My September 12, 2011 BlogInfoSec column “Risk Management – Scoring vs. Monte Carlo vs. Scoring” was about the subjectivity of risk assessments, where the term “subjectivity” was defined as one’s personal view of particular risks. I received some considerable push-back from the likes of Donn Parker and Alex Hutton and, in order to address their valid comments, I changed the descriptor to “personalization” in my December 19, 2011 BlogInfoSec column “The Personalization of Risk.” In both columns, I was trying to convey the idea that even risk professionals inject their personal attitudes about risk and risk-related decision-making.
Support for this approach to risk recently came from an unlikely source, in the form of a DealBook article by Jesse Eisinger with the title “Uncovering the Human Factor in Risk Management Models,” which was published on page B7 of the April 4, 2013 New York Times. The author provides a history and expresses the thoughts of Dr. John Breit, who was the former “top” risk manager at Merrill Lynch.
In Eisinger’s article, we discover that Dr. Breit believes that “[i]nstead of fixating on [risk] models, risk managers need to develop humint … [namely] human intelligence from flesh and blood sources.” To gather such humint, Dr. Breit would socialize with junior accountants and others on the basis that: “They see things first. Almost every trading debacle was sitting on some accountant’s desk.”
If we apply the same thinking to information security, it makes good sense for infosec professionals to gather information from users and operators of systems, networks and devices in order to understand how they view security risks of their systems and operations. You will often find out that they know much more than you had realized about where the threats and vulnerabilities lie and what should be done about them.
Perhaps the following paragraph from Eisinger’s article is the most revealing:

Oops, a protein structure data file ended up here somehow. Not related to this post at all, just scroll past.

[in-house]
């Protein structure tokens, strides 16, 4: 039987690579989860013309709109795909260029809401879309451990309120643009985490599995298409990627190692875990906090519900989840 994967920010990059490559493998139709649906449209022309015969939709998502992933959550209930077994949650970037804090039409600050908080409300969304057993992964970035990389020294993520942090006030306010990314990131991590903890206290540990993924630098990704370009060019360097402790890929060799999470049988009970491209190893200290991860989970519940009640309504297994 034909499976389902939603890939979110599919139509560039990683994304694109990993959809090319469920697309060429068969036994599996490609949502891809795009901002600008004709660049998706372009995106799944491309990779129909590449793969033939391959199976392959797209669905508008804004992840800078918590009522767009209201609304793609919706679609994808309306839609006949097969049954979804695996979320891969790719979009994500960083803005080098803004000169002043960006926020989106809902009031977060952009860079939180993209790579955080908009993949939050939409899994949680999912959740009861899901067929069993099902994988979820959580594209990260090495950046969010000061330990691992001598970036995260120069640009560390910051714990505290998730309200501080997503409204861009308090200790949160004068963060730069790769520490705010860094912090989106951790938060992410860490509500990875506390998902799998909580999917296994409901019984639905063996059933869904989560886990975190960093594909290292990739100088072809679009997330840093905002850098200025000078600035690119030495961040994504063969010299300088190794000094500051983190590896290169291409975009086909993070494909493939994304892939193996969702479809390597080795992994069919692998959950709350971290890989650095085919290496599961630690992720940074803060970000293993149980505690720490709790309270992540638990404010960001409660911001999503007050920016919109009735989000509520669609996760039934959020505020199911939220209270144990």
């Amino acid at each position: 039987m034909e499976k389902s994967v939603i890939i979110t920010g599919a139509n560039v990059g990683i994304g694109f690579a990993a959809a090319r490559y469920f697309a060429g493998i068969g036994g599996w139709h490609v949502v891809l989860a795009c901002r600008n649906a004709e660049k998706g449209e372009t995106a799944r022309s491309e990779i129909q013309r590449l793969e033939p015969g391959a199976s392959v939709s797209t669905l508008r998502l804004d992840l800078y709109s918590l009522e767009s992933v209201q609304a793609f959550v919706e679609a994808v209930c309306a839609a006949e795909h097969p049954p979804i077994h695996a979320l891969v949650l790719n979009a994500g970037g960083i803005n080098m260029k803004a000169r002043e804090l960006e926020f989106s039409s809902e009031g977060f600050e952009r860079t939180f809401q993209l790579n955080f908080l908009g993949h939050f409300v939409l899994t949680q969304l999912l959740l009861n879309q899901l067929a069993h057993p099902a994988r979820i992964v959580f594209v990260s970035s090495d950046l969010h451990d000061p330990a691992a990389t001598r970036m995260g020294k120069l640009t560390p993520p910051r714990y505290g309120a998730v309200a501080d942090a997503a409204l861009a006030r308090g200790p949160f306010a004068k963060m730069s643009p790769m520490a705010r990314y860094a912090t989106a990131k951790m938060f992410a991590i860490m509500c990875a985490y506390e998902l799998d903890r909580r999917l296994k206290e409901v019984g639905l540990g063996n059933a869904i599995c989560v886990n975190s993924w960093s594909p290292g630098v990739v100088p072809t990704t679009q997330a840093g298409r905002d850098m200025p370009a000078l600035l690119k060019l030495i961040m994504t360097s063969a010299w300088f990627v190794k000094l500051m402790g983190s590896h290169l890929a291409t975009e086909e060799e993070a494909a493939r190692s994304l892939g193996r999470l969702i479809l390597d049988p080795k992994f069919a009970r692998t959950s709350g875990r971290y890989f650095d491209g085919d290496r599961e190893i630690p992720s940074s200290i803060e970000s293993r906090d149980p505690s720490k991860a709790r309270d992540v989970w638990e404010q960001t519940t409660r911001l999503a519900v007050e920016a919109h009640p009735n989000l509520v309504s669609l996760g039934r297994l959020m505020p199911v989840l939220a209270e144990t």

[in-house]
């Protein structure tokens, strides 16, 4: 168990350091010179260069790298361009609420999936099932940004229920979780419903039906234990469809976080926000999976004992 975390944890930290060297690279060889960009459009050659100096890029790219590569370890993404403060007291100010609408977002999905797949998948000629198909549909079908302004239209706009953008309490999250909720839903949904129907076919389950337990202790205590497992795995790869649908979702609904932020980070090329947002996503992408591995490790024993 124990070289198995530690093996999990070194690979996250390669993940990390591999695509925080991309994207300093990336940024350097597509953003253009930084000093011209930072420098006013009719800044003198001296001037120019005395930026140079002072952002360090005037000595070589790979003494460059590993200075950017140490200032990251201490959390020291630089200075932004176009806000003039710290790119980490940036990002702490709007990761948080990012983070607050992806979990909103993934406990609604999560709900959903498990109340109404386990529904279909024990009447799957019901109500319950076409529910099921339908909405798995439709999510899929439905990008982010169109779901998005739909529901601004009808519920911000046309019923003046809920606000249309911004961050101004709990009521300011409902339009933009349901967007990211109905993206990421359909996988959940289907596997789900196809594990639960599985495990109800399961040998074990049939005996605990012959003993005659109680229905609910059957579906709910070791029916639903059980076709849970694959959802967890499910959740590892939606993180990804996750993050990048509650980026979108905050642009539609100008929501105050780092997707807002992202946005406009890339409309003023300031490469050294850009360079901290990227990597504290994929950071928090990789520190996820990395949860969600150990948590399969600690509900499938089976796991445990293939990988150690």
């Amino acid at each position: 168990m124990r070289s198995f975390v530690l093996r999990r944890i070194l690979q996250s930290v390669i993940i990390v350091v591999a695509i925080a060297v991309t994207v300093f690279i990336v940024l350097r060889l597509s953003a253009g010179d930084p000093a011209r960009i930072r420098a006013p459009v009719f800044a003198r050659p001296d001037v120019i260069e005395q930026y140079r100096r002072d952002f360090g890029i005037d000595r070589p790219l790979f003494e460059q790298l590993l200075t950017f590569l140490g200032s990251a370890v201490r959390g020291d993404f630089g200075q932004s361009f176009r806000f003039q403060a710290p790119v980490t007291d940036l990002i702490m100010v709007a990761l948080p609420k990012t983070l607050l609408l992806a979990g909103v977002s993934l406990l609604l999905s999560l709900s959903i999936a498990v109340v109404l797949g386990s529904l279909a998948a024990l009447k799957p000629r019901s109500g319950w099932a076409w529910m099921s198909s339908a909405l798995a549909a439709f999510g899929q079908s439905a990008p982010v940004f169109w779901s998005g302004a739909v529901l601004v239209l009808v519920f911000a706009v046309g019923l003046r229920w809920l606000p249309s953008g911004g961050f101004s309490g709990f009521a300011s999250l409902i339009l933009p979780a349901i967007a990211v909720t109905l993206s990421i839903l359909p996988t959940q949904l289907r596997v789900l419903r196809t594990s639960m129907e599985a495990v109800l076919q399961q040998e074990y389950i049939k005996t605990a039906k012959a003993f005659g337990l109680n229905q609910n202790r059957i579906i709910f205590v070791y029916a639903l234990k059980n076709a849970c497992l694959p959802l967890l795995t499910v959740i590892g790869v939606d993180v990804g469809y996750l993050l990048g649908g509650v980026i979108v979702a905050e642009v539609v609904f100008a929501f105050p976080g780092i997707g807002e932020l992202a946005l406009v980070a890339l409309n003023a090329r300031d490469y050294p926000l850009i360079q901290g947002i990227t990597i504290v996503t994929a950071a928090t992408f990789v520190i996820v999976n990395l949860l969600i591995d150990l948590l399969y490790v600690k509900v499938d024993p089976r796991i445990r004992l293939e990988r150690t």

“Take VaR [value at risk]. In Mr. [sic] Breit’s view, Wall Street firms, encouraged by regulators, are on a fool’s mission to enhance their models to more reliably detect risky trades. Mr. Breit finds VaR, a commonly used measure, useful only as a contrary indicator. If VaR isn’t flashing a warning signal for a profitable trade, that may well mean that there is a hidden bomb.”
Such a view can be extended from trading models to information security. We see what our intrusion detection and network monitoring systems tell us. The common threats and exploits are monitored, mitigated and deflected. For the most part, it is common that exploits, which we don’t detect, can lead to major data breaches. This presumption is based on the number of publicized occasions where victims appear to be unaware of attacks and only recognize them once another party, such as law enforcement or payment card processors (such as VISA), has detected them and pointed them out to the victim organization.
This takes us back to the personalization of risk. Risk models attempt to remove subjectivity and personal views, and to some extent they may do that. However, the highly subjective manner in which such models are developed and used often leads to their failure to represent reality. It would be far better if one were to recognize that humans still have major contributions to make in recognizing risks and assessing their impact, and use humint to supplement, and in some cases replace, ineffective risk models. Placing unwarranted faith in deficient risk models only exacerbates an already dangerous situation. On the other hand, if one accepts that personal bias is injected into the development and use of risk models, the resulting models depend very much on whom you ask for input as does the interpretation of the results.
It is important to include human factors when creating and running risk models. But it is also important to recognize the limitations resulting from “human frailty” and personal bias.